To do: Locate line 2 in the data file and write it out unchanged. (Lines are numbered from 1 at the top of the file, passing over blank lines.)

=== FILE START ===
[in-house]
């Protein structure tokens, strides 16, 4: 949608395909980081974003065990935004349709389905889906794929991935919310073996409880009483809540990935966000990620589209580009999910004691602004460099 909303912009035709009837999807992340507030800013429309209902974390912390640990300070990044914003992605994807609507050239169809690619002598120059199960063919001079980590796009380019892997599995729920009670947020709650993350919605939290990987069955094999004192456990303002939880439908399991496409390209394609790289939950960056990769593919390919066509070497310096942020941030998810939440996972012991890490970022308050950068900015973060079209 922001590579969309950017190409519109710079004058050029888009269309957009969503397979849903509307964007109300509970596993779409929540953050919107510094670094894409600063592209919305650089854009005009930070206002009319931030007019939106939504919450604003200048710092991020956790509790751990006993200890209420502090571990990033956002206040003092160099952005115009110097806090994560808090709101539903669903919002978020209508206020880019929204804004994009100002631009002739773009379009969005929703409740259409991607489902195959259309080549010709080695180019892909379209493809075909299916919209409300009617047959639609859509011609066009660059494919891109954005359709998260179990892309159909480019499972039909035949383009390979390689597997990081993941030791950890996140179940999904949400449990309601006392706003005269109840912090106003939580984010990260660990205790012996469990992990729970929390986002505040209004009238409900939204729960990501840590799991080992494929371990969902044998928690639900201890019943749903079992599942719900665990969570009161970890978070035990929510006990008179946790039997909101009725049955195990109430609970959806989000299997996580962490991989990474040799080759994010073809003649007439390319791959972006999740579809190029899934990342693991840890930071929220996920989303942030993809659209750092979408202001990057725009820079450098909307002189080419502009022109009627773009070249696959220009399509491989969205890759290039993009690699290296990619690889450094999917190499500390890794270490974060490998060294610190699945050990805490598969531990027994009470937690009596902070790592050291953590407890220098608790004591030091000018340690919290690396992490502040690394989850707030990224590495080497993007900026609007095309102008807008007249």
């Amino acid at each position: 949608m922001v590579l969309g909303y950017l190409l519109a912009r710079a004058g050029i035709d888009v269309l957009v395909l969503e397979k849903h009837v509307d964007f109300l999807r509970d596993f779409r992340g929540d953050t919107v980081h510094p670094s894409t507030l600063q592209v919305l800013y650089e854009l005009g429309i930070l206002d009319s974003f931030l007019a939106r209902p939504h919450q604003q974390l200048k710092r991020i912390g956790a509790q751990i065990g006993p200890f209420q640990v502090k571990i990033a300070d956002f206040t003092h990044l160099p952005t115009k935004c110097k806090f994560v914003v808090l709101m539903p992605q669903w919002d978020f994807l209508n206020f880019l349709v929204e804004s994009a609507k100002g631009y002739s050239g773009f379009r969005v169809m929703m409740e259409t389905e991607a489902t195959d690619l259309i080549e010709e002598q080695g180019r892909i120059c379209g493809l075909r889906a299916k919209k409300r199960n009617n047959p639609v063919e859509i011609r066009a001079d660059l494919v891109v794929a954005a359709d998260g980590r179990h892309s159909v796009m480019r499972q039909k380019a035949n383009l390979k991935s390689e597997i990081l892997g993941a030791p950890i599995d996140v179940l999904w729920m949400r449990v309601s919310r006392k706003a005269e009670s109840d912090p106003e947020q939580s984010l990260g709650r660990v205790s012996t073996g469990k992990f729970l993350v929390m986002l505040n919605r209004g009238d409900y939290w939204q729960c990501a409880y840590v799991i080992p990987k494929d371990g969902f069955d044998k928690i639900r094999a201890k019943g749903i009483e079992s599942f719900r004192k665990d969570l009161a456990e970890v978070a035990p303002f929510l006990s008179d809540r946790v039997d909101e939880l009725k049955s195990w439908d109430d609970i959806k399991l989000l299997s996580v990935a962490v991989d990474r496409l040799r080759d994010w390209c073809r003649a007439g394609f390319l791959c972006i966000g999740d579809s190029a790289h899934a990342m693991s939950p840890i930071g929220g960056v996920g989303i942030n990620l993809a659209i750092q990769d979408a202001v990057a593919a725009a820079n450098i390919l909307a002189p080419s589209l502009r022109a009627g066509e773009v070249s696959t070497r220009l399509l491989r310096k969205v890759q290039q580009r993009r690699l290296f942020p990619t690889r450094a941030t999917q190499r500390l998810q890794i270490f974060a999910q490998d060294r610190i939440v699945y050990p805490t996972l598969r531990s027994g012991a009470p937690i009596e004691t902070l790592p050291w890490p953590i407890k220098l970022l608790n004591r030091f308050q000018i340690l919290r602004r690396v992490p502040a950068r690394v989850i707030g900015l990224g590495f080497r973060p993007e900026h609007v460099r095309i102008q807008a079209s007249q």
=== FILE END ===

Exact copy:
């Protein structure tokens, strides 16, 4: 949608395909980081974003065990935004349709389905889906794929991935919310073996409880009483809540990935966000990620589209580009999910004691602004460099 909303912009035709009837999807992340507030800013429309209902974390912390640990300070990044914003992605994807609507050239169809690619002598120059199960063919001079980590796009380019892997599995729920009670947020709650993350919605939290990987069955094999004192456990303002939880439908399991496409390209394609790289939950960056990769593919390919066509070497310096942020941030998810939440996972012991890490970022308050950068900015973060079209 922001590579969309950017190409519109710079004058050029888009269309957009969503397979849903509307964007109300509970596993779409929540953050919107510094670094894409600063592209919305650089854009005009930070206002009319931030007019939106939504919450604003200048710092991020956790509790751990006993200890209420502090571990990033956002206040003092160099952005115009110097806090994560808090709101539903669903919002978020209508206020880019929204804004994009100002631009002739773009379009969005929703409740259409991607489902195959259309080549010709080695180019892909379209493809075909299916919209409300009617047959639609859509011609066009660059494919891109954005359709998260179990892309159909480019499972039909035949383009390979390689597997990081993941030791950890996140179940999904949400449990309601006392706003005269109840912090106003939580984010990260660990205790012996469990992990729970929390986002505040209004009238409900939204729960990501840590799991080992494929371990969902044998928690639900201890019943749903079992599942719900665990969570009161970890978070035990929510006990008179946790039997909101009725049955195990109430609970959806989000299997996580962490991989990474040799080759994010073809003649007439390319791959972006999740579809190029899934990342693991840890930071929220996920989303942030993809659209750092979408202001990057725009820079450098909307002189080419502009022109009627773009070249696959220009399509491989969205890759290039993009690699290296990619690889450094999917190499500390890794270490974060490998060294610190699945050990805490598969531990027994009470937690009596902070790592050291953590407890220098608790004591030091000018340690919290690396992490502040690394989850707030990224590495080497993007900026609007095309102008807008007249």